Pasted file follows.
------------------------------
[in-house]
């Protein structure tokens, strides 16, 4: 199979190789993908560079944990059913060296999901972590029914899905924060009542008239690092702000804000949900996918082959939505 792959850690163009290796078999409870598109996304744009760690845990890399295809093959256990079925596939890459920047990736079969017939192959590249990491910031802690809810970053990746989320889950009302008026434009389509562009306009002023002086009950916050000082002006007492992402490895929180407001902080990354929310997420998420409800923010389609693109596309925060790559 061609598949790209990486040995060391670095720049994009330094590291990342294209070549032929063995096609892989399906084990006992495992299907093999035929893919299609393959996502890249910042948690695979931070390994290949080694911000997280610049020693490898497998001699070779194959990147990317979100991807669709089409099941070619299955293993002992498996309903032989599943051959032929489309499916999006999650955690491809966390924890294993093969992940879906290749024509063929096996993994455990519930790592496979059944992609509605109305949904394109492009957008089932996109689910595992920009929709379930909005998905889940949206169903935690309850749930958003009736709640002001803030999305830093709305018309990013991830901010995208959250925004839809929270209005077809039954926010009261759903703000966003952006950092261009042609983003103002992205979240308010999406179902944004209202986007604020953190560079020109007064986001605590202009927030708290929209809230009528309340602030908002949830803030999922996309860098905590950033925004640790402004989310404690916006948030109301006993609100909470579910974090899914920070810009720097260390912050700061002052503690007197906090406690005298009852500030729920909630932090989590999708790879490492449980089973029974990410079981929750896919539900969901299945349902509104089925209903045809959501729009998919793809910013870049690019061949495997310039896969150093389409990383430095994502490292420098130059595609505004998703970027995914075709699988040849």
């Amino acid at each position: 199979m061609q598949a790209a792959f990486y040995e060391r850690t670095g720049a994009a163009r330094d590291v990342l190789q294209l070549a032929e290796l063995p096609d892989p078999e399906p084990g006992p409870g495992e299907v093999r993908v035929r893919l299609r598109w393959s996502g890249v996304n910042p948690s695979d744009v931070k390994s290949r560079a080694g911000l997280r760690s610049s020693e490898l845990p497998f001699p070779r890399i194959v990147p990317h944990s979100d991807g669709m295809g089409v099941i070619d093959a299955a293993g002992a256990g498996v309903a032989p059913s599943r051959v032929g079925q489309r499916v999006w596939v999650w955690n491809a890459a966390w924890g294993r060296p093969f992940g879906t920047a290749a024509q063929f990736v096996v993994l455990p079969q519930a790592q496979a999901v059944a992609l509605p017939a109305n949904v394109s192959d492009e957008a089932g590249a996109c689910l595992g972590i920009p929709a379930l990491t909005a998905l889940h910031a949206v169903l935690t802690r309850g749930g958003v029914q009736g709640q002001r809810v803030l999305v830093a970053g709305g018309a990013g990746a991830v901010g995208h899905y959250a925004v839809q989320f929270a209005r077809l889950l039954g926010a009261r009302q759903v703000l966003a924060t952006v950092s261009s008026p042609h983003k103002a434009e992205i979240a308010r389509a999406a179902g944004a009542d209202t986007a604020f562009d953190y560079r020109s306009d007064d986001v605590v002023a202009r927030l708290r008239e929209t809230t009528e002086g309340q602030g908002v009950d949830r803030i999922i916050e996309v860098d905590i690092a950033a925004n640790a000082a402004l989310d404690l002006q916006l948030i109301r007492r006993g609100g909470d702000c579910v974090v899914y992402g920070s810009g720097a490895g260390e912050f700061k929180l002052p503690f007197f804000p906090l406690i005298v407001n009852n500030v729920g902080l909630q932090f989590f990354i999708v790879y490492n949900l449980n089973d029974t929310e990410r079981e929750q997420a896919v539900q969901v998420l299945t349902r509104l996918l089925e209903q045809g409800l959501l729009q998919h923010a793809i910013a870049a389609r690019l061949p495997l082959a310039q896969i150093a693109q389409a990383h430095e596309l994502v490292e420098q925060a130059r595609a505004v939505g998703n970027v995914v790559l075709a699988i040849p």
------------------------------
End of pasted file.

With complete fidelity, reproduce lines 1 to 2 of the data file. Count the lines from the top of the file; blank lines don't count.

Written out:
[in-house]
């Protein structure tokens, strides 16, 4: 199979190789993908560079944990059913060296999901972590029914899905924060009542008239690092702000804000949900996918082959939505 792959850690163009290796078999409870598109996304744009760690845990890399295809093959256990079925596939890459920047990736079969017939192959590249990491910031802690809810970053990746989320889950009302008026434009389509562009306009002023002086009950916050000082002006007492992402490895929180407001902080990354929310997420998420409800923010389609693109596309925060790559 061609598949790209990486040995060391670095720049994009330094590291990342294209070549032929063995096609892989399906084990006992495992299907093999035929893919299609393959996502890249910042948690695979931070390994290949080694911000997280610049020693490898497998001699070779194959990147990317979100991807669709089409099941070619299955293993002992498996309903032989599943051959032929489309499916999006999650955690491809966390924890294993093969992940879906290749024509063929096996993994455990519930790592496979059944992609509605109305949904394109492009957008089932996109689910595992920009929709379930909005998905889940949206169903935690309850749930958003009736709640002001803030999305830093709305018309990013991830901010995208959250925004839809929270209005077809039954926010009261759903703000966003952006950092261009042609983003103002992205979240308010999406179902944004209202986007604020953190560079020109007064986001605590202009927030708290929209809230009528309340602030908002949830803030999922996309860098905590950033925004640790402004989310404690916006948030109301006993609100909470579910974090899914920070810009720097260390912050700061002052503690007197906090406690005298009852500030729920909630932090989590999708790879490492449980089973029974990410079981929750896919539900969901299945349902509104089925209903045809959501729009998919793809910013870049690019061949495997310039896969150093389409990383430095994502490292420098130059595609505004998703970027995914075709699988040849």